The Progressive Christian Alliance: The PCA hopes to provide a venue for those individuals who feel somewhat out-of-step with their home congregations to raise their own voices in a more progressive message; for progressive congregations to join their voices with other progressives across denominational lines without sacrificing their own denominational identity; and for independent churches to form a stronger denominational bond with other like-minded congregations without compromising their identity.
The Center for Progressive Christianity: From its inception, the focus of TCPC has been primarily about rethinking and re-conceptualizing the theological and Christological foundations of the Christian faith. The leadership of the organization was and has remained convinced that our supporters and readers are expressing a deep desire to find resources and constructive ways to understand and teach what the newest science, biblical, sociological and historical scholarship has to say about the Christian religion and ways to integrate that information into one’s faith and to create healthy, dynamic Christian communities.
Crossleft: A grassroots organization created to address questions like: What if our faith and our politics could clearly come together? What if we were no longer made to feel like we had to choose? What if we, as progressive Christians, could help to reframe the ongoing conversation about faith?
Progressive Christian Network of Victoria: This progressive Christian network provides opportunities for sharing experience, knowledge and resources among members and other interested persons; organizes seminars, colloquiums and discussions. Coordinates and promote speaking tours by eminent international and Australian thinkers and teachers; and interacts with kindred bodies at the national and international level to pursue common aims.
The Progressive Christian (formerly Zion’s Herald): One of the oldest truly progressive religious publications in the United States, created in 1823. It’s had a largely Methodist and New England identity but today is a national bi-monthly with an ecumenical/interfaith editorial outlook. Since reviving in 2000 in its current magazine format, it has earned national/international recognition, and is reaching a growing readership across the U.S.
The Unitarian Universalist Christian Fellowship: Serves Christian Unitarians and Universalists according to their expressed religious needs; upholds and promotes the Christian witness within the Unitarian Universalist Association; and upholds and promotes the historic Unitarian and Universalist witness and conscience within the church universal.
Westar Institute: An independent research and education organization that promotes religious literacy by promoting and disseminating contemporary biblical and religion scholarship to a wider audience. Through its well known Jesus Seminar project, Westar has made a significant contribution to the rediscovery of Jesus’ distinctive vision of life under the divine domain.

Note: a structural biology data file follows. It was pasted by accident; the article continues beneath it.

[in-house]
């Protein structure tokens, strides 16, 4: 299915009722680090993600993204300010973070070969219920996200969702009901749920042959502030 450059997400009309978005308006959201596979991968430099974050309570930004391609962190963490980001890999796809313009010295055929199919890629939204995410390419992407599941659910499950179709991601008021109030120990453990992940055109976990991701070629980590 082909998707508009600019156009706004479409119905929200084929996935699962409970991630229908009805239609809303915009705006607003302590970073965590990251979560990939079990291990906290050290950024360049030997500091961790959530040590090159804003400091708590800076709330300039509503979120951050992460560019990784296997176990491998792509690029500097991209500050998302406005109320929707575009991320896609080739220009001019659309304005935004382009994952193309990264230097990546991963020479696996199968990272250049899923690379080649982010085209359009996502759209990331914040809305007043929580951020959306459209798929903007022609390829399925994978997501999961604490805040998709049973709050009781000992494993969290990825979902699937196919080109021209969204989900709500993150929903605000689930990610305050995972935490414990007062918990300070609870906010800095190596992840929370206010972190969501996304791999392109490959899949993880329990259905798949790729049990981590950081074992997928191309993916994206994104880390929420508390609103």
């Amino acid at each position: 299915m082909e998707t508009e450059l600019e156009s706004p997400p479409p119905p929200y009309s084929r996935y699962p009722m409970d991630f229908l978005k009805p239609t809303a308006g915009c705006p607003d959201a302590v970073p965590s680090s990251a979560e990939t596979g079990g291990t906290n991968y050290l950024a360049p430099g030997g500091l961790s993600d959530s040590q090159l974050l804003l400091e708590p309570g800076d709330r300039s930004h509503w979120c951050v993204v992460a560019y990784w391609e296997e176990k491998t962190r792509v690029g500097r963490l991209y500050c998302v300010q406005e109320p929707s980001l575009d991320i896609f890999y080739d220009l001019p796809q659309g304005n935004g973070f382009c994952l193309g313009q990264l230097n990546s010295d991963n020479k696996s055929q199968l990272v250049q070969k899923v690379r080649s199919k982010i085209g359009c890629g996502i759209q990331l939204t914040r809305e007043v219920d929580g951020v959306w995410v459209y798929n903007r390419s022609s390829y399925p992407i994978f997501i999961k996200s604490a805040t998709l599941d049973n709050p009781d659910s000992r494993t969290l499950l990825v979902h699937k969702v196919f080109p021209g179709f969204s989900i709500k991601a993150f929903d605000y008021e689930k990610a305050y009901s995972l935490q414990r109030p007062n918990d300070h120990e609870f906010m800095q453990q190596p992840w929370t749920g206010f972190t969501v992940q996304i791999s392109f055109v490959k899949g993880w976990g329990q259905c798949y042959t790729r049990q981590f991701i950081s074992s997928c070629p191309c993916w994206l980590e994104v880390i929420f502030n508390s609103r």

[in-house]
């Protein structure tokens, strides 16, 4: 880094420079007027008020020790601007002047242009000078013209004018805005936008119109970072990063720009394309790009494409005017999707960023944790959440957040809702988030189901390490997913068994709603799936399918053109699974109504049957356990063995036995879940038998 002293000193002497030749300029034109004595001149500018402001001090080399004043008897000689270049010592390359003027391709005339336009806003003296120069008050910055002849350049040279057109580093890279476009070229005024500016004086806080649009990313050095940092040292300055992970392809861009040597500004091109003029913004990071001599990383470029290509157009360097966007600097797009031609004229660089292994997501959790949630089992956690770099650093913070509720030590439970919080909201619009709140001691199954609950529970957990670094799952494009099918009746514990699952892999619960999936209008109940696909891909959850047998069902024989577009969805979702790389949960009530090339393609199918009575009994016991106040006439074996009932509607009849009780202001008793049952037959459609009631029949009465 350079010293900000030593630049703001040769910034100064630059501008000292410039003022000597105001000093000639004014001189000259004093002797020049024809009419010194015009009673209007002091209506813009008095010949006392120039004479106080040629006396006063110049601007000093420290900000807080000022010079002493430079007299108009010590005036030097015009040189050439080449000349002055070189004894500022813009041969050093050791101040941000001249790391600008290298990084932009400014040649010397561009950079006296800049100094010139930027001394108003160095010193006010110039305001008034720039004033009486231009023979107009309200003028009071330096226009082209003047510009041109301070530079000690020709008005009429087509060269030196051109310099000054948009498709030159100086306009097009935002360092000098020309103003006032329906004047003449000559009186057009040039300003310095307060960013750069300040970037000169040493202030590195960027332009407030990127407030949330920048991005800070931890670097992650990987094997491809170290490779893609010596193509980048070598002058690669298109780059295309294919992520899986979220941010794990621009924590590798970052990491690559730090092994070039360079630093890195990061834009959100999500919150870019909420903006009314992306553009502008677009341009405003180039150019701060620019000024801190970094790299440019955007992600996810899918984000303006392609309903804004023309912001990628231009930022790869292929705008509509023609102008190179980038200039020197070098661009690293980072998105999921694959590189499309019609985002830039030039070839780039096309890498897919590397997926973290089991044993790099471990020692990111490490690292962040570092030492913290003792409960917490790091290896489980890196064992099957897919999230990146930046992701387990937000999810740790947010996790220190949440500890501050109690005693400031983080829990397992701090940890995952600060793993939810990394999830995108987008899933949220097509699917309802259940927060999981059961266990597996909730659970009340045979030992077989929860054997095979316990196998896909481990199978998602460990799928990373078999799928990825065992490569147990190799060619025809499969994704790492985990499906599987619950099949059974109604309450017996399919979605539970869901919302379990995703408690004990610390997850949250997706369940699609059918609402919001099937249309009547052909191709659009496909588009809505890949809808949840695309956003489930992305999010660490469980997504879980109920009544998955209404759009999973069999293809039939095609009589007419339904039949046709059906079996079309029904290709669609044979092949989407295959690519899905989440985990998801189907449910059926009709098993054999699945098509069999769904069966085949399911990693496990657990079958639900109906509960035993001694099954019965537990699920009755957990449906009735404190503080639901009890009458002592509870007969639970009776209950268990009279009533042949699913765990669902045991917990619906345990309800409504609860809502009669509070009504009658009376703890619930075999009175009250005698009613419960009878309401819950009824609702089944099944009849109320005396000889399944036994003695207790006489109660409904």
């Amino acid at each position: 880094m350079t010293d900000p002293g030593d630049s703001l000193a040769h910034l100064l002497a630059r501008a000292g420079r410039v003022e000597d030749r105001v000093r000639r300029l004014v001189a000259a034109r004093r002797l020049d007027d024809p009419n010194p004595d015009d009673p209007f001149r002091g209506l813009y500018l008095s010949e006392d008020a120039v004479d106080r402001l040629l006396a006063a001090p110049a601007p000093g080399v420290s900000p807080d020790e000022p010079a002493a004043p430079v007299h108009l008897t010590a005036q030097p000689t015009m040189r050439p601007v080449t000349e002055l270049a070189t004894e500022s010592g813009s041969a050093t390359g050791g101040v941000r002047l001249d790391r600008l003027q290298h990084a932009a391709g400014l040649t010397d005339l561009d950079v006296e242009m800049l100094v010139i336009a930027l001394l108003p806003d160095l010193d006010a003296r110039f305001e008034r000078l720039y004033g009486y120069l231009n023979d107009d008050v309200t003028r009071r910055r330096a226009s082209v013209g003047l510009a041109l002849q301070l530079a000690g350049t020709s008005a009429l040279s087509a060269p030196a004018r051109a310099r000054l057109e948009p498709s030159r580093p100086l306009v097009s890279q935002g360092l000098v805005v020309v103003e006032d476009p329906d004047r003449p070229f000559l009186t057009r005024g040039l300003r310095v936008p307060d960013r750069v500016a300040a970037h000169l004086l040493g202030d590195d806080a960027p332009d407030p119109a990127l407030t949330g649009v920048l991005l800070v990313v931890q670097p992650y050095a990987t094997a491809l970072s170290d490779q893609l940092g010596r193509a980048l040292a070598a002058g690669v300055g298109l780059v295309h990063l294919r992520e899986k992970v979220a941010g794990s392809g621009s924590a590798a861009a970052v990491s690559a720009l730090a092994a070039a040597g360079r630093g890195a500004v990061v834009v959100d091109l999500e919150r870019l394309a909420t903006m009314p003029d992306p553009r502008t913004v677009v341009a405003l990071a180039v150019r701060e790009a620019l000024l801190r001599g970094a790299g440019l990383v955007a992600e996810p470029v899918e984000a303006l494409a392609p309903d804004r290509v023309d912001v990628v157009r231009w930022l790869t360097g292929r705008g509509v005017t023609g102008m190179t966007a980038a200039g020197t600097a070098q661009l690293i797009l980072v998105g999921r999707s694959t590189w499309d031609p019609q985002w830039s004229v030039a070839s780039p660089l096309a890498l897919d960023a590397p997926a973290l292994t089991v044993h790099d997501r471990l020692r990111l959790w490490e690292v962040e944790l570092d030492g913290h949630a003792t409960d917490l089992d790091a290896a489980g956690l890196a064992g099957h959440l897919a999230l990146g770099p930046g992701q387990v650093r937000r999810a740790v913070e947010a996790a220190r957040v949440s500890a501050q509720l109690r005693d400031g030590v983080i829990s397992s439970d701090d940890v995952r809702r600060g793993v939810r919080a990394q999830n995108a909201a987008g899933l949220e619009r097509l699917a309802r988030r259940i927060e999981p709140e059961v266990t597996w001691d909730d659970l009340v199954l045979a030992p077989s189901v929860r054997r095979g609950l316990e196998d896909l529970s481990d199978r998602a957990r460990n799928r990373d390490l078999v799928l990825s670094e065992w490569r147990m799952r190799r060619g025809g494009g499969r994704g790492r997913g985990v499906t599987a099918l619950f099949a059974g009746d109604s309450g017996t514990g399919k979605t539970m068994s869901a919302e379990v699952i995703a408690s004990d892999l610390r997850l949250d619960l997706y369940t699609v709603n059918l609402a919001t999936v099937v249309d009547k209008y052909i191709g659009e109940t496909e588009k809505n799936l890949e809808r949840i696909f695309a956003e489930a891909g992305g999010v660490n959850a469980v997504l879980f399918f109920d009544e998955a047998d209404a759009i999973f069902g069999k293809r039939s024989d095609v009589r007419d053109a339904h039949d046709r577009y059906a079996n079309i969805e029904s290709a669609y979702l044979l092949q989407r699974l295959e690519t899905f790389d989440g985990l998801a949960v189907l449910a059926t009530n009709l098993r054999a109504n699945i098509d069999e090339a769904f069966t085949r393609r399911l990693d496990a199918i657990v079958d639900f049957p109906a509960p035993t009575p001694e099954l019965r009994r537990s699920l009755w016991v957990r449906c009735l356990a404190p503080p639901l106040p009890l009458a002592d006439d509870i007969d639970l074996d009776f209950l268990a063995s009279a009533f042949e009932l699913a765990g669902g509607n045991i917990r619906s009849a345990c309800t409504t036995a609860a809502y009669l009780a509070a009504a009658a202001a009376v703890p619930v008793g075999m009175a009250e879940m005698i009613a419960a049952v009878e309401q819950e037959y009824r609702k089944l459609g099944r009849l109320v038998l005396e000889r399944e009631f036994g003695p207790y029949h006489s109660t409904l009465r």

Radical Faith: Thinking about Christianity inevitably involves a degree of technical detail which many find off-putting. Radical Faith attempts to step back from the technical trees to take in the wider forest of faith. In short, it tries to narrow the gap between theology and the ordinary Christian.
The Effective Living Centre (ELC): The Centre grew out of a vision that people appreciate space for reflection, learning, new beginnings, vitality and joy. The vision is based on these core values: there is growth and learning throughout life; the integrity and value of each individual and community grouping must be respected; there is richness and diversity among citizens and within families; the sacred and creative dimensions of life are an integral part of living. All ELC programs are pro-active and respect clients’ belief systems.
Common Sense Christianity: An online resource for books, articles, reviews and other materials that explore ways to “hold Jesus central in our faith-lives, without calling him God or adopting doctrines developed for the Roman Empire — and without abandoning modern science, ignoring suffering in the world, or pretending that we have all the answers.”
Faith Voices for the Common Good: Faith Voices seeks to educate the wider public about the shared values, issues, and ethical concerns of religious people and their organizations. It enhances community interconnections among its diverse member organizations to coordinate efforts to educate others about major social issues. We make use of a powerful new technology, Synanim, an internet system that educates through dialogue and collaborative creation of ideas.